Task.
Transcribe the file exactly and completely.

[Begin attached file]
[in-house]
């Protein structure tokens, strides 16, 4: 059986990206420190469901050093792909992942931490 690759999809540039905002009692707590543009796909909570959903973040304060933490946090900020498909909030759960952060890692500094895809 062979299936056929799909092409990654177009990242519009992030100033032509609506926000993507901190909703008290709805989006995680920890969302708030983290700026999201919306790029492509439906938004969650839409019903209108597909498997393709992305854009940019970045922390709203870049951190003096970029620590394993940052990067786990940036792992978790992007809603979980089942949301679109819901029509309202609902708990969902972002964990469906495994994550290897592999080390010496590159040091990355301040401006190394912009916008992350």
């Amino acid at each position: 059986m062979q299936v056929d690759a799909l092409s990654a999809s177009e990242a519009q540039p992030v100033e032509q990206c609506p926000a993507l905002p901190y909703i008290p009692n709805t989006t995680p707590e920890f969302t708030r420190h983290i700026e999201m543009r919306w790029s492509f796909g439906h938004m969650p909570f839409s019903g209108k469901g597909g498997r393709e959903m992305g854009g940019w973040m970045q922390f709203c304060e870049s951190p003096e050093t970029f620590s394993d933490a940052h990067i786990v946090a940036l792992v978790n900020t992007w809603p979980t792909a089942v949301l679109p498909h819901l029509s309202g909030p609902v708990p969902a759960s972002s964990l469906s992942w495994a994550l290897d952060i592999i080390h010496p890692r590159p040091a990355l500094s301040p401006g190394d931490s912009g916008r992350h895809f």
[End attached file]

[in-house]
């Protein structure tokens, strides 16, 4: 059986990206420190469901050093792909992942931490 690759999809540039905002009692707590543009796909909570959903973040304060933490946090900020498909909030759960952060890692500094895809 062979299936056929799909092409990654177009990242519009992030100033032509609506926000993507901190909703008290709805989006995680920890969302708030983290700026999201919306790029492509439906938004969650839409019903209108597909498997393709992305854009940019970045922390709203870049951190003096970029620590394993940052990067786990940036792992978790992007809603979980089942949301679109819901029509309202609902708990969902972002964990469906495994994550290897592999080390010496590159040091990355301040401006190394912009916008992350």
């Amino acid at each position: 059986m062979q299936v056929d690759a799909l092409s990654a999809s177009e990242a519009q540039p992030v100033e032509q990206c609506p926000a993507l905002p901190y909703i008290p009692n709805t989006t995680p707590e920890f969302t708030r420190h983290i700026e999201m543009r919306w790029s492509f796909g439906h938004m969650p909570f839409s019903g209108k469901g597909g498997r393709e959903m992305g854009g940019w973040m970045q922390f709203c304060e870049s951190p003096e050093t970029f620590s394993d933490a940052h990067i786990v946090a940036l792992v978790n900020t992007w809603p979980t792909a089942v949301l679109p498909h819901l029509s309202g909030p609902v708990p969902a759960s972002s964990l469906s992942w495994a994550l290897d952060i592999i080390h010496p890692r590159p040091a990355l500094s301040p401006g190394d931490s912009g916008r992350h895809f």